Returning home in a drunken state one night, Sidney Brenshaw (Hal Hopper) demands his frightened wife Hannah (Antoinette Christiani) open up the door after crashing his car into the wall of the farmhouse they share; when she reluctantly lets him in, he rapes her. The next day, a stranger walks into the small town of Spooner, meeting Maggie Marie (Princess Livingston) and her two attractive daughters, Clarabelle (Lorna Maitland) and deaf mute Eula (Rena Horton). The stranger introduces himself as Calif (John Furlong), and as his name suggests he's headed towards California, but he's been dropped off here after hitchhiking and is looking for work. He finds it at Sidney's place, and that's not all as a bond develops between him and Hannah...
While director Russ Meyer isn't perhaps the first film maker you'd go to for a morality tale, nevertheless his work has an interesting take on the struggle between good and evil, often within the same character. Co-written by William E. Sprague and Raymond Friday Locke, Mudhoney presents one of his most intriguing ethical dilemmas, where a woman who desperately needs to leave her abusive husband prevents herself from doing so because she is married to him, and feels duty bound to stick with him, even though she has fallen in love with someone else. Meyer pushes that loyalty to the limit so that Sidney, one of his most vile characters and played to the hilt by Hopper, can't hope to redeem himself in our eyes - in fact you wonder what Hannah ever saw in him.
The theme is how one man's evil can bring a whole community (or as many extras as Meyer could afford, at any rate) down to his level. Sidney is lecherous (see the way he licks his lips at every nubile young woman), a violent drunkard, and always trying to wind the other characters up into lashing out in some way. However, he has a plan; working on the farm is Hannah's uncle Lute (Stuart Lancaster), a hardy, kindly man afflicted with a worsening heart condition, and when he dies, as he surely will soon, he will leave a large sum of money to Hannah, money which Sidney will also be entitled to as her husband. All he need do is bide his time until Lute has a fatal heart attack, but he's getting impatient.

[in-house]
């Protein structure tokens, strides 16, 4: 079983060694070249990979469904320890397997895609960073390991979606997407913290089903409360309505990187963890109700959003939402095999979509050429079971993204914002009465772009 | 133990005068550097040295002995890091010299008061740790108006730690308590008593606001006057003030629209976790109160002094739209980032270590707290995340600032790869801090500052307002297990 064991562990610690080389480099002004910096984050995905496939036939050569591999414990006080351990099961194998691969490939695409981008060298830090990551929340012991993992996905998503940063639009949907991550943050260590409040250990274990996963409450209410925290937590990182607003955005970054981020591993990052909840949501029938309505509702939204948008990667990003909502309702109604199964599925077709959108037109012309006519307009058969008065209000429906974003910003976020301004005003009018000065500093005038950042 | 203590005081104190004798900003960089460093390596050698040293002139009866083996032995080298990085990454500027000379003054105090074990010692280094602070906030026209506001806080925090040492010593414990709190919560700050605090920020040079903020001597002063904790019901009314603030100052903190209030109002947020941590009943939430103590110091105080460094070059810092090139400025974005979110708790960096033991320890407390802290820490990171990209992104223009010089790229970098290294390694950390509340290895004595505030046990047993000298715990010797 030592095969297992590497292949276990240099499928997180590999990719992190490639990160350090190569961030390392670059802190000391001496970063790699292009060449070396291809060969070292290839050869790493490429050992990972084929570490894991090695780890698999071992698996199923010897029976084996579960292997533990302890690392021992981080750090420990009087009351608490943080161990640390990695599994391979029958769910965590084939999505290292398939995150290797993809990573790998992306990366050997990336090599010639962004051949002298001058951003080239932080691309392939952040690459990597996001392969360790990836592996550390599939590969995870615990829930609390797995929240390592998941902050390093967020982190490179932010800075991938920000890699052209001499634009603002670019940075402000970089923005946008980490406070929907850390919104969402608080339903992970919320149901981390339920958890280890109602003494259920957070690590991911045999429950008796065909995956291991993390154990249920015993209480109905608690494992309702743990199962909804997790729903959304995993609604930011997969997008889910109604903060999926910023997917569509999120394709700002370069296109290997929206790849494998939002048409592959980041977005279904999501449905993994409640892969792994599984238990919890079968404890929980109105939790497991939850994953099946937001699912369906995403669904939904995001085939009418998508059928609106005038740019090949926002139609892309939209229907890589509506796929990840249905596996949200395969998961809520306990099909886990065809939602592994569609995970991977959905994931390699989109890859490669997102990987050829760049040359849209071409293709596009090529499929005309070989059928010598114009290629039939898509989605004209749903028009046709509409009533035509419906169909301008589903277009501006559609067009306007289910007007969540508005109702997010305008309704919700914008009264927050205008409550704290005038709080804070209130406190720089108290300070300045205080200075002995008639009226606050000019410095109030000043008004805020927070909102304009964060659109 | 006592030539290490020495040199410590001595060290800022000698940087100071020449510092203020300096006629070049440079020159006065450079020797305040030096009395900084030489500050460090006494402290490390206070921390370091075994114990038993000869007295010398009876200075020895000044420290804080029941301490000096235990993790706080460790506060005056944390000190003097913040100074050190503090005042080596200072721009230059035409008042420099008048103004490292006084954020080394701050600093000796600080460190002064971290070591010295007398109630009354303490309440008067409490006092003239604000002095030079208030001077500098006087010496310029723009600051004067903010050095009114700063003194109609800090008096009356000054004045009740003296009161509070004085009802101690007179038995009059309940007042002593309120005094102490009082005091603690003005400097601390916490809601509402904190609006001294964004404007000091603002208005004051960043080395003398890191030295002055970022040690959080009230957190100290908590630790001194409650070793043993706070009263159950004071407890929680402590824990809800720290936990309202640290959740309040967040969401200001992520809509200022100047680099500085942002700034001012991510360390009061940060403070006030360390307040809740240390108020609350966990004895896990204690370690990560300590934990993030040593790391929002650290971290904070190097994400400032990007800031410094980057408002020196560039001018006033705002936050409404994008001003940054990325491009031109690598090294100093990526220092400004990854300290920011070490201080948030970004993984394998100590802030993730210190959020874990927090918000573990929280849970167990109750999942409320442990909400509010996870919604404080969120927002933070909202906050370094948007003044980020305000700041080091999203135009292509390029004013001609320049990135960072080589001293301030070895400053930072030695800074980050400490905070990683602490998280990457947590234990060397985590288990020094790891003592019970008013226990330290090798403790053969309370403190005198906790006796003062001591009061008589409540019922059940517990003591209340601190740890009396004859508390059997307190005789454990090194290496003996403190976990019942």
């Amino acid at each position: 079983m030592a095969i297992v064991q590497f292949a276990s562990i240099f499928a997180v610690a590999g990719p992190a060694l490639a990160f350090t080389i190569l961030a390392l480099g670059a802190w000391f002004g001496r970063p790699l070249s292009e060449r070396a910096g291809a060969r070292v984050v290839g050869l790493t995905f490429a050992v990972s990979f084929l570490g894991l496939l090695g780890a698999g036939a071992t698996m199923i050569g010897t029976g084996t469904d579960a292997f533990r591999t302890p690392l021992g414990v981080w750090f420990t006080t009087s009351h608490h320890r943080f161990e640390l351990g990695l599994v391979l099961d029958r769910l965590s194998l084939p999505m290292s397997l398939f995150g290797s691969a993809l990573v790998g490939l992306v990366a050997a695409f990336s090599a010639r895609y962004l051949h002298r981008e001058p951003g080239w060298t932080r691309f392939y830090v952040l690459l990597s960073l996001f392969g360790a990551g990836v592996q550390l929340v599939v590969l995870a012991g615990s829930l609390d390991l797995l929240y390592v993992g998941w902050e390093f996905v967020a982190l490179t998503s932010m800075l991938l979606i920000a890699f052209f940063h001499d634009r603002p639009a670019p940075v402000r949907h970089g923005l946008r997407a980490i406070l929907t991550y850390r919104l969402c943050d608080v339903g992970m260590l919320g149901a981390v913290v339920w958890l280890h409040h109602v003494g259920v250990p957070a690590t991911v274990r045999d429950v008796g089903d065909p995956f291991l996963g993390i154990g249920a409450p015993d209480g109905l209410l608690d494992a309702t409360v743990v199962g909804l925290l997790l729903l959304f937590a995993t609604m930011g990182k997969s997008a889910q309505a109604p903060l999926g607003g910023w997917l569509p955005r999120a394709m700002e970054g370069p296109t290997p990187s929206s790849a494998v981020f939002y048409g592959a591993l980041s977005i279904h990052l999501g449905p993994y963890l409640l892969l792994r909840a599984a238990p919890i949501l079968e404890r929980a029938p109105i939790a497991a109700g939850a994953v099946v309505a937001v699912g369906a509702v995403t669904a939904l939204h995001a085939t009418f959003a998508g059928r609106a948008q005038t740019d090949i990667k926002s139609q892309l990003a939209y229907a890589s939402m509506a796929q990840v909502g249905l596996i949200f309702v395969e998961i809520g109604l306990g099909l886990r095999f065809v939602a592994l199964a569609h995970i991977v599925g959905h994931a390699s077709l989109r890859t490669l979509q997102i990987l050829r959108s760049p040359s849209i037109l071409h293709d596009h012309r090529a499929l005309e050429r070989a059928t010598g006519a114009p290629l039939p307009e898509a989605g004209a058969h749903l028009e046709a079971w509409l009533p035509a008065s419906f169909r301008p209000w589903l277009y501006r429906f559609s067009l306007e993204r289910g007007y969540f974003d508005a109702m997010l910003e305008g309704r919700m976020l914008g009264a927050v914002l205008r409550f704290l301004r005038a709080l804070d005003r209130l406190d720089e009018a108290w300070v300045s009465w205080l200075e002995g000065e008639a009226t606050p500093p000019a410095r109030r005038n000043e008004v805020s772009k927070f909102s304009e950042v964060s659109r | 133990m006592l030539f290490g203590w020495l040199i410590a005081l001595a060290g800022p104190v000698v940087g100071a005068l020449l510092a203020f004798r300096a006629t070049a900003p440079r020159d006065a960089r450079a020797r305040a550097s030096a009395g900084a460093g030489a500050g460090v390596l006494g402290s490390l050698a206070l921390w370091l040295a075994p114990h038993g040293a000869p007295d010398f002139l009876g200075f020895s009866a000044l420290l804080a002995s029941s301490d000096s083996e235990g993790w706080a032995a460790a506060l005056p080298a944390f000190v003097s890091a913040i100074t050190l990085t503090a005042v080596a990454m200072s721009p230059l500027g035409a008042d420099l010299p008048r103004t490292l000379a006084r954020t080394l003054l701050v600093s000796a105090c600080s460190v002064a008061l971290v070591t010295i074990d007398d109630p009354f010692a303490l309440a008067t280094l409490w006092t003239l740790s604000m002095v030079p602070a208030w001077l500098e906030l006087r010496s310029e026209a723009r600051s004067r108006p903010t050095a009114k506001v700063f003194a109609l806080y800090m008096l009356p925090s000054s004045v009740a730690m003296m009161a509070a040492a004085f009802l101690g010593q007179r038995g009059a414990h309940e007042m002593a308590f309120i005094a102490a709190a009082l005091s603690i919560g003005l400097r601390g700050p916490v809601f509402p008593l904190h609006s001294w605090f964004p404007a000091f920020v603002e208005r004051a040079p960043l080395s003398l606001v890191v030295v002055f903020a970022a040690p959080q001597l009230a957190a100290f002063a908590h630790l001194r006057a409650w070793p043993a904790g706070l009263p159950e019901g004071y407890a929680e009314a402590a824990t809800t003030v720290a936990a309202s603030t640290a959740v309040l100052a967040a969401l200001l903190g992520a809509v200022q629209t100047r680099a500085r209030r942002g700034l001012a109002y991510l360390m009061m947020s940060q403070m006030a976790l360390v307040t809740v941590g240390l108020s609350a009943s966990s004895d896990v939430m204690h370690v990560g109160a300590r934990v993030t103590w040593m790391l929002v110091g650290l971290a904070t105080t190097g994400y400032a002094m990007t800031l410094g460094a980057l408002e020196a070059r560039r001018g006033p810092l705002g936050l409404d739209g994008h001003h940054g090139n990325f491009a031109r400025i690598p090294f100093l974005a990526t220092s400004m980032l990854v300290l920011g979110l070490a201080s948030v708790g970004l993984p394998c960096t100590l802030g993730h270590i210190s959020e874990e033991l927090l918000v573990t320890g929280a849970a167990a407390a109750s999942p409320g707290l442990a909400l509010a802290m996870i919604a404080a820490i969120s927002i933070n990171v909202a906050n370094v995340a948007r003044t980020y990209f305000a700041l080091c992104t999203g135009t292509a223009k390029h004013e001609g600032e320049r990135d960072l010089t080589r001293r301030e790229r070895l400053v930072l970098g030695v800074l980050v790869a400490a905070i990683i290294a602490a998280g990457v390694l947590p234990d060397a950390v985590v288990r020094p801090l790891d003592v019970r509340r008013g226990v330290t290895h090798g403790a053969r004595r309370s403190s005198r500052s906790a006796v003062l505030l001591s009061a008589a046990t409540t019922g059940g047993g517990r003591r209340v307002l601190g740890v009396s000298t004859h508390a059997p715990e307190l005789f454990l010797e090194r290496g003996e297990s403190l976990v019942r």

Not content with having one buxom blonde in his film, Meyer added the two sexually available sisters who wear low cut dresses open to the navel. Their purpose is pure titillation, as they don't advance the story any, and simply provide temptation for the male members of the cast, including Calif, who nearly sleeps with the innocent but horny Eula. Fortunately an interruption by Sidney makes him see how he will be little better than his love rival if he goes through with it, and he remains loyal to Hannah. Not afraid to rely on the grotesque to increase the general atmosphere of mounting hysteria, Meyer does have too many scenes which feature people standing around roaring with laughter like imbeciles.
However, it's this mixture of broad comedy (which isn't all that funny to be frank) and sweaty melodrama that provides Mudhoney (what a title!) with its trademark appearance. Ever the hypocrite, Sidney employs the local preacher, Brother Hanson (Frank Bolger) to make Hannah and Calif seriously unpopular around town with a reputation of being adulterers, which I suppose they are, but you can't deny Hannah was driven to it. Sidney sows the seeds of his own destruction and as Lute's condition gets the better of him, his greed and the drink sends him into a frenzy. A tragic end for everyone is what is in store, but as always with Meyer, you're not sure whether the ethical problems thrown up by the conclusion are basically an excuse to host the sex and violence we've witnessed. At least at this stage, Meyer had a claim to being serious. Music by Henri Price.
American director and one of the most notable cult filmmakers of the 60s and 70s. Meyer worked as a newsreel cameraman during World War II, before becoming a photographer. In 1959, his work for Playboy led to his first film – the hugely successful ‘nudie’ feature The Immoral Mr Teas. Other soft-core features followed before Meyer moved to a series of trashy, thrilling B-movies – Mudhoney, Motor Psycho and Faster, Pussycat! Kill! Kill! – that combined the two elements – incredibly voluptuous women and graphic violence – that would become Meyer’s trademark.